by Ivan St. Ivanov
It’s Arquillian time
Day three of JavaOne started and finished for me with Arquillian. In the morning I went to the talk by Andrew Rubinger and Aslak Knutsen about the ABC of integration testing. I hope most of the people reading this blog know what Arquillian is and does, but I will summarize it in one sentence: it makes your Java EE application unit tests run inside the container so that you don’t have to mock all the services that it provides: persistence, CDI, transactions, etc.
I think this is my 5th or 6th session in which I listen about the library. I blogged about it while it was in its alpha releases. I have even used in some of my projects). So I was pretty aware of most of the things they presented. However, I learned some new cool stuff. And as I always say: you have to be patient with the speakers giving their introductions which you are familiar with. You have to give the people that attend such sessions for the first time the chance to get the initial feel of how everything works. And I really recommend getting Andrew and Aslak’s new book, which I hope will be available end of November.
I spent the afternoon hacking Arquillian itself as part of the code garden initiative. There the leads of popular open source project gave the opportunity to community members to contribute small features. So I spent some time with Aslak while he explained me the task that I was supposed to work on. Then I spent some more time to understand how that particular part of Arquillian core works by running and debugging the unit tests. Finally I hacked it and at the end of the day I sent my pull request. Cheers!
Java APIs and the Internet of Things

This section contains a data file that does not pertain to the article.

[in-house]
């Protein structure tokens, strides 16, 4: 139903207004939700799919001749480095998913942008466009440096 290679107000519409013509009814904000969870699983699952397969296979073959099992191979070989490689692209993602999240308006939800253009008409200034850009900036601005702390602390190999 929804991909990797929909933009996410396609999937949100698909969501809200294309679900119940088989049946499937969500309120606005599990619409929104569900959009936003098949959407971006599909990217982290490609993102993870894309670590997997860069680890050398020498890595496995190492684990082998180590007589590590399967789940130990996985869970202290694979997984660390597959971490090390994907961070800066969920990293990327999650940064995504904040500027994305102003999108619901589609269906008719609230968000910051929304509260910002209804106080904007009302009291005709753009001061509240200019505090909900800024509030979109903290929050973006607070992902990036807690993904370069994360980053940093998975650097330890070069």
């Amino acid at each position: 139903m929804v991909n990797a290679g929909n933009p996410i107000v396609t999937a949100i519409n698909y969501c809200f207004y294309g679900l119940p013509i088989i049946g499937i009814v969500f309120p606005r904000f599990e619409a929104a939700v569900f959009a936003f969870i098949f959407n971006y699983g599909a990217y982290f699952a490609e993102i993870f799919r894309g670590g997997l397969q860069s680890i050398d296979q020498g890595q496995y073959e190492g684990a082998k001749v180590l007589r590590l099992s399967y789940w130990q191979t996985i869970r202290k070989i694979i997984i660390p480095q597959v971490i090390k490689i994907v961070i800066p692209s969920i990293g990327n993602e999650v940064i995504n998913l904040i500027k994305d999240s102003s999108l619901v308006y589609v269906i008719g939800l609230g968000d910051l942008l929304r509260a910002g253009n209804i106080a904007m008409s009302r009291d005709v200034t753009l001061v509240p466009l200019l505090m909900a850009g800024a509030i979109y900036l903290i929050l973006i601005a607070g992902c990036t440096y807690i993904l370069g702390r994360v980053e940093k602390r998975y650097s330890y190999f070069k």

One of the trending topics of this year’s JavaOne was Java in the Internet of Things. During the community day I saw what cool stuff the SouJava members did with some Raspberry PIs and Arduinos. But now was time for real hacking. Robert Savage showed us how we can use the pi4j library to write event based Java programs which can control devices attached to various ports of a Raspberry PI.
First of all, what is Raspberry PI? It’s a small, cheap (just $35) computer, which has 700 MHz ARM processor, 512 MBs RAM, very good GPU, an SD card slot, two USB ports, HDMI, audio output, WiFi and some low level I/O peripherals. It runs various versions of Linux and most importantly Java can also run there. The pi4j library abstracts away exactly the low level I/O (GPIO, serial ports and some other peripherals that I don’t really understand).
GPIO comes from General Purpose Input/Output. It’s a 26-pin chip. You can connect devices to most of these pins. If you want to check their state or control them with pi4j, you first have to create a GpioController and then use that to obtain handle to a device by providing the ID (simple number) of the PIN, where the device is attached. The good thing here is that there is a component API that supports most of the popular devices (keypad, led, LCD, relay, temperature sensor to name a few), so you are not concerned with low level hardware stuff. Once you get a handle to the device you can register listeners on events (like pushing a connected button for example), for which you can change the state of other devices (like lighting a led). There is also serial device API, which allows you to open the port and send commands there.
What you can also do is run a web server (like Jetty or Glassfish) and react on some events by sending an email or a tweet for example. I can’t believe what a real hardware newbie like me can do with this amazing computer and the pi4j library!